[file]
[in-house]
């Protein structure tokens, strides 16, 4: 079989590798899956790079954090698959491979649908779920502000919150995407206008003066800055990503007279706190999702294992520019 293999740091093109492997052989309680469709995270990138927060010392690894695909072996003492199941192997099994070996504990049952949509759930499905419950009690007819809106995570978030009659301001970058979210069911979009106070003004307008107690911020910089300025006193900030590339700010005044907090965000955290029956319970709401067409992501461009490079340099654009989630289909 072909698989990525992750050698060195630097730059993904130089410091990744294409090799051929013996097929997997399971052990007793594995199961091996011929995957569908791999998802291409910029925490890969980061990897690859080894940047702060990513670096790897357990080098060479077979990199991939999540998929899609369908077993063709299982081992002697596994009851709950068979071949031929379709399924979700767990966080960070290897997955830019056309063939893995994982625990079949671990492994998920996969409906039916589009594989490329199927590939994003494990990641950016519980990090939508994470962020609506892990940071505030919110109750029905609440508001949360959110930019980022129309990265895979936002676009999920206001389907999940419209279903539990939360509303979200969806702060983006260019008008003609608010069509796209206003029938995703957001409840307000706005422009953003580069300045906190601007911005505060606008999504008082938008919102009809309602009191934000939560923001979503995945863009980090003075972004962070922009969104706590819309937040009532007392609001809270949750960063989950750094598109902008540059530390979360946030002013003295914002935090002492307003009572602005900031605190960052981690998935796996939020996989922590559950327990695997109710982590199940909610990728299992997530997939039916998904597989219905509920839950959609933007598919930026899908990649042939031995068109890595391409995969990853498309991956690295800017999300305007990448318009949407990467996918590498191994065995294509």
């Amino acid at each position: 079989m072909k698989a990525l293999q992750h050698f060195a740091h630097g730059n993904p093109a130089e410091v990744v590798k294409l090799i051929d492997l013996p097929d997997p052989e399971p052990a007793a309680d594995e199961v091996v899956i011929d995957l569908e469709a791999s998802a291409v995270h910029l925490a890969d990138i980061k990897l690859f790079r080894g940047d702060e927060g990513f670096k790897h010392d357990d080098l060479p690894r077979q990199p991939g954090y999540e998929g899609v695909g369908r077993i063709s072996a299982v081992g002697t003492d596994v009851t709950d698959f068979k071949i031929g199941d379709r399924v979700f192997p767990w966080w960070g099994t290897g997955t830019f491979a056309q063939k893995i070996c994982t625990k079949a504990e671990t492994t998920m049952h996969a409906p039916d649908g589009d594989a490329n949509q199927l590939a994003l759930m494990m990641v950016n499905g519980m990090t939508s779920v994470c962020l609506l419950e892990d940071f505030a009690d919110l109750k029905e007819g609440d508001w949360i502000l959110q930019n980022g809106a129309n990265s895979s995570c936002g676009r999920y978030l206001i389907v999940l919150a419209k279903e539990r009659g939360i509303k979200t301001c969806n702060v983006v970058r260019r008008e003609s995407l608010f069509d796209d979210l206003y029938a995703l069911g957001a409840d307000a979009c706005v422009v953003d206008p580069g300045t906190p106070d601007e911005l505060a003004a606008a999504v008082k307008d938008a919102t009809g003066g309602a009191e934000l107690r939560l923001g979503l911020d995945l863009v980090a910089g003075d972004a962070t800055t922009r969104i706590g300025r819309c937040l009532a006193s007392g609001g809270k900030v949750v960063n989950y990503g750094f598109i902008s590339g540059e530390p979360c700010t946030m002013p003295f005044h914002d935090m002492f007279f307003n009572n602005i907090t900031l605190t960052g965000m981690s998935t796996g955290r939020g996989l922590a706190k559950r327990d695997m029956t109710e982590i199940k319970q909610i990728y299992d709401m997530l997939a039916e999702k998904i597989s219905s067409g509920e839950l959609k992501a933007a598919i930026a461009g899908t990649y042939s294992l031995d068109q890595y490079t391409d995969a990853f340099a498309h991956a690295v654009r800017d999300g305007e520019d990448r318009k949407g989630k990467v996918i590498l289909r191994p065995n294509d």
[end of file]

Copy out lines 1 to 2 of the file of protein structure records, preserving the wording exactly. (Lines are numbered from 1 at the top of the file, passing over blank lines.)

[in-house]
């Protein structure tokens, strides 16, 4: 079989590798899956790079954090698959491979649908779920502000919150995407206008003066800055990503007279706190999702294992520019 293999740091093109492997052989309680469709995270990138927060010392690894695909072996003492199941192997099994070996504990049952949509759930499905419950009690007819809106995570978030009659301001970058979210069911979009106070003004307008107690911020910089300025006193900030590339700010005044907090965000955290029956319970709401067409992501461009490079340099654009989630289909 072909698989990525992750050698060195630097730059993904130089410091990744294409090799051929013996097929997997399971052990007793594995199961091996011929995957569908791999998802291409910029925490890969980061990897690859080894940047702060990513670096790897357990080098060479077979990199991939999540998929899609369908077993063709299982081992002697596994009851709950068979071949031929379709399924979700767990966080960070290897997955830019056309063939893995994982625990079949671990492994998920996969409906039916589009594989490329199927590939994003494990990641950016519980990090939508994470962020609506892990940071505030919110109750029905609440508001949360959110930019980022129309990265895979936002676009999920206001389907999940419209279903539990939360509303979200969806702060983006260019008008003609608010069509796209206003029938995703957001409840307000706005422009953003580069300045906190601007911005505060606008999504008082938008919102009809309602009191934000939560923001979503995945863009980090003075972004962070922009969104706590819309937040009532007392609001809270949750960063989950750094598109902008540059530390979360946030002013003295914002935090002492307003009572602005900031605190960052981690998935796996939020996989922590559950327990695997109710982590199940909610990728299992997530997939039916998904597989219905509920839950959609933007598919930026899908990649042939031995068109890595391409995969990853498309991956690295800017999300305007990448318009949407990467996918590498191994065995294509």